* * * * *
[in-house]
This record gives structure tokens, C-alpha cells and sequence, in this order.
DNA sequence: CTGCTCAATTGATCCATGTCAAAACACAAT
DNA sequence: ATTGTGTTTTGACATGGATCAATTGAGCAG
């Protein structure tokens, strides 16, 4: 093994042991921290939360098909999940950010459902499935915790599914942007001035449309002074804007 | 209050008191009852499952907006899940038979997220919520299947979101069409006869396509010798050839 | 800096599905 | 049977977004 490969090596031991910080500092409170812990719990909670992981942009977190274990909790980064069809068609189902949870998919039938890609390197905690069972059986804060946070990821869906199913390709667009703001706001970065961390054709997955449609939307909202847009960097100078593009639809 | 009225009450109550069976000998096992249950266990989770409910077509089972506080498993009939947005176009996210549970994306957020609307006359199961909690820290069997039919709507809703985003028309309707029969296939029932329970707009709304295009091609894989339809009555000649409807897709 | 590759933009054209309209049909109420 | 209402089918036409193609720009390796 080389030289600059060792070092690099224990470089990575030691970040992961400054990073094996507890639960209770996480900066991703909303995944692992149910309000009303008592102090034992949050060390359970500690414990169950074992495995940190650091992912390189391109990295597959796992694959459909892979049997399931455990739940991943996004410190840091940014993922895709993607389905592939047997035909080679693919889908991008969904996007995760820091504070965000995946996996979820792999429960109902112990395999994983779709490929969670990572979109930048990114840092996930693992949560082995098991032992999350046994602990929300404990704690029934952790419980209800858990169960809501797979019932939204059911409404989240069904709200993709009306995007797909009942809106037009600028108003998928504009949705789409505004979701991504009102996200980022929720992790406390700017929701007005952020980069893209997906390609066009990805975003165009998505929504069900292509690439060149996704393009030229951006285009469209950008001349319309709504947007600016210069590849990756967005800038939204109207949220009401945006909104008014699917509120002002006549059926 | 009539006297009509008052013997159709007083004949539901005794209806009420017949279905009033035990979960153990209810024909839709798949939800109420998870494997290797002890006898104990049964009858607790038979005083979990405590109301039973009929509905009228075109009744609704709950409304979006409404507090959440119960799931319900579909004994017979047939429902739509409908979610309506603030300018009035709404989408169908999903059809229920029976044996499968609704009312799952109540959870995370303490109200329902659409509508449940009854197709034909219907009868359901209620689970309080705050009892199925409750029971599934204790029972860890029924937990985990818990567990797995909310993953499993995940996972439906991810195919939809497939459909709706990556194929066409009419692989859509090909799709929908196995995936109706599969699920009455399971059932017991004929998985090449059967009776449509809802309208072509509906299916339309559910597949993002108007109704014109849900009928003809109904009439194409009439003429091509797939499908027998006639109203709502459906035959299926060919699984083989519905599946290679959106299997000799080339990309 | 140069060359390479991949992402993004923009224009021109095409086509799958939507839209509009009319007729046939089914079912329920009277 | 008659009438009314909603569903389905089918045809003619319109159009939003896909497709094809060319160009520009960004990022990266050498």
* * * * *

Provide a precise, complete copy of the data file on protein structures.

[in-house]
This record gives structure tokens, C-alpha cells and sequence, in this order.
DNA sequence: CTGCTCAATTGATCCATGTCAAAACACAAT
DNA sequence: ATTGTGTTTTGACATGGATCAATTGAGCAG
């Protein structure tokens, strides 16, 4: 093994042991921290939360098909999940950010459902499935915790599914942007001035449309002074804007 | 209050008191009852499952907006899940038979997220919520299947979101069409006869396509010798050839 | 800096599905 | 049977977004 490969090596031991910080500092409170812990719990909670992981942009977190274990909790980064069809068609189902949870998919039938890609390197905690069972059986804060946070990821869906199913390709667009703001706001970065961390054709997955449609939307909202847009960097100078593009639809 | 009225009450109550069976000998096992249950266990989770409910077509089972506080498993009939947005176009996210549970994306957020609307006359199961909690820290069997039919709507809703985003028309309707029969296939029932329970707009709304295009091609894989339809009555000649409807897709 | 590759933009054209309209049909109420 | 209402089918036409193609720009390796 080389030289600059060792070092690099224990470089990575030691970040992961400054990073094996507890639960209770996480900066991703909303995944692992149910309000009303008592102090034992949050060390359970500690414990169950074992495995940190650091992912390189391109990295597959796992694959459909892979049997399931455990739940991943996004410190840091940014993922895709993607389905592939047997035909080679693919889908991008969904996007995760820091504070965000995946996996979820792999429960109902112990395999994983779709490929969670990572979109930048990114840092996930693992949560082995098991032992999350046994602990929300404990704690029934952790419980209800858990169960809501797979019932939204059911409404989240069904709200993709009306995007797909009942809106037009600028108003998928504009949705789409505004979701991504009102996200980022929720992790406390700017929701007005952020980069893209997906390609066009990805975003165009998505929504069900292509690439060149996704393009030229951006285009469209950008001349319309709504947007600016210069590849990756967005800038939204109207949220009401945006909104008014699917509120002002006549059926 | 009539006297009509008052013997159709007083004949539901005794209806009420017949279905009033035990979960153990209810024909839709798949939800109420998870494997290797002890006898104990049964009858607790038979005083979990405590109301039973009929509905009228075109009744609704709950409304979006409404507090959440119960799931319900579909004994017979047939429902739509409908979610309506603030300018009035709404989408169908999903059809229920029976044996499968609704009312799952109540959870995370303490109200329902659409509508449940009854197709034909219907009868359901209620689970309080705050009892199925409750029971599934204790029972860890029924937990985990818990567990797995909310993953499993995940996972439906991810195919939809497939459909709706990556194929066409009419692989859509090909799709929908196995995936109706599969699920009455399971059932017991004929998985090449059967009776449509809802309208072509509906299916339309559910597949993002108007109704014109849900009928003809109904009439194409009439003429091509797939499908027998006639109203709502459906035959299926060919699984083989519905599946290679959106299997000799080339990309 | 140069060359390479991949992402993004923009224009021109095409086509799958939507839209509009009319007729046939089914079912329920009277 | 008659009438009314909603569903389905089918045809003619319109159009939003896909497709094809060319160009520009960004990022990266050498």